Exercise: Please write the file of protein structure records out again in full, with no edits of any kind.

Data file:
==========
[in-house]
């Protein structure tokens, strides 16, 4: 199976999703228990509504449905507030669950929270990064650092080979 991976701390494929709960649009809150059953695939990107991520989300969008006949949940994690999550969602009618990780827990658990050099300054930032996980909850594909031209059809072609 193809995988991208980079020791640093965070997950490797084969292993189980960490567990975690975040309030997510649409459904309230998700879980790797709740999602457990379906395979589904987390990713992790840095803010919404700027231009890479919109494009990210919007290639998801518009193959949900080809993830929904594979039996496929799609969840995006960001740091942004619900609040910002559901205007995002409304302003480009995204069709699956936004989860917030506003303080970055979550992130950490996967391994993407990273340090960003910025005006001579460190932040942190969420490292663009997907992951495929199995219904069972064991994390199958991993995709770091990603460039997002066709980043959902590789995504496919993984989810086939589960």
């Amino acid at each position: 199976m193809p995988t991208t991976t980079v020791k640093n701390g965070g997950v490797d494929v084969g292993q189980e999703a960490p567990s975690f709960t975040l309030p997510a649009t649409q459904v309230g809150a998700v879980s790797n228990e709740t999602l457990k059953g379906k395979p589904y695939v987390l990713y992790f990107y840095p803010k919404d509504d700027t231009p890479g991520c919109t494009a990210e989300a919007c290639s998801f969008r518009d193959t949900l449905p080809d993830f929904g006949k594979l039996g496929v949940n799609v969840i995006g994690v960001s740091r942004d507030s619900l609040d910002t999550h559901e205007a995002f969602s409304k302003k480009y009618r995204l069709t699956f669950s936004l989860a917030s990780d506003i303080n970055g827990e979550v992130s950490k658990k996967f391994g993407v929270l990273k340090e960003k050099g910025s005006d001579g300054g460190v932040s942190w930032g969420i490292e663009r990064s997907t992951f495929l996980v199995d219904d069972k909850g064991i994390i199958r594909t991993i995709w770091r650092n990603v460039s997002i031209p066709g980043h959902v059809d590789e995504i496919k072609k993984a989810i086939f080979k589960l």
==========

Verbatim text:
[in-house]
């Protein structure tokens, strides 16, 4: 199976999703228990509504449905507030669950929270990064650092080979 991976701390494929709960649009809150059953695939990107991520989300969008006949949940994690999550969602009618990780827990658990050099300054930032996980909850594909031209059809072609 193809995988991208980079020791640093965070997950490797084969292993189980960490567990975690975040309030997510649409459904309230998700879980790797709740999602457990379906395979589904987390990713992790840095803010919404700027231009890479919109494009990210919007290639998801518009193959949900080809993830929904594979039996496929799609969840995006960001740091942004619900609040910002559901205007995002409304302003480009995204069709699956936004989860917030506003303080970055979550992130950490996967391994993407990273340090960003910025005006001579460190932040942190969420490292663009997907992951495929199995219904069972064991994390199958991993995709770091990603460039997002066709980043959902590789995504496919993984989810086939589960």
């Amino acid at each position: 199976m193809p995988t991208t991976t980079v020791k640093n701390g965070g997950v490797d494929v084969g292993q189980e999703a960490p567990s975690f709960t975040l309030p997510a649009t649409q459904v309230g809150a998700v879980s790797n228990e709740t999602l457990k059953g379906k395979p589904y695939v987390l990713y992790f990107y840095p803010k919404d509504d700027t231009p890479g991520c919109t494009a990210e989300a919007c290639s998801f969008r518009d193959t949900l449905p080809d993830f929904g006949k594979l039996g496929v949940n799609v969840i995006g994690v960001s740091r942004d507030s619900l609040d910002t999550h559901e205007a995002f969602s409304k302003k480009y009618r995204l069709t699956f669950s936004l989860a917030s990780d506003i303080n970055g827990e979550v992130s950490k658990k996967f391994g993407v929270l990273k340090e960003k050099g910025s005006d001579g300054g460190v932040s942190w930032g969420i490292e663009r990064s997907t992951f495929l996980v199995d219904d069972k909850g064991i994390i199958r594909t991993i995709w770091r650092n990603v460039s997002i031209p066709g980043h959902v059809d590789e995504i496919k072609k993984a989810i086939f080979k589960l």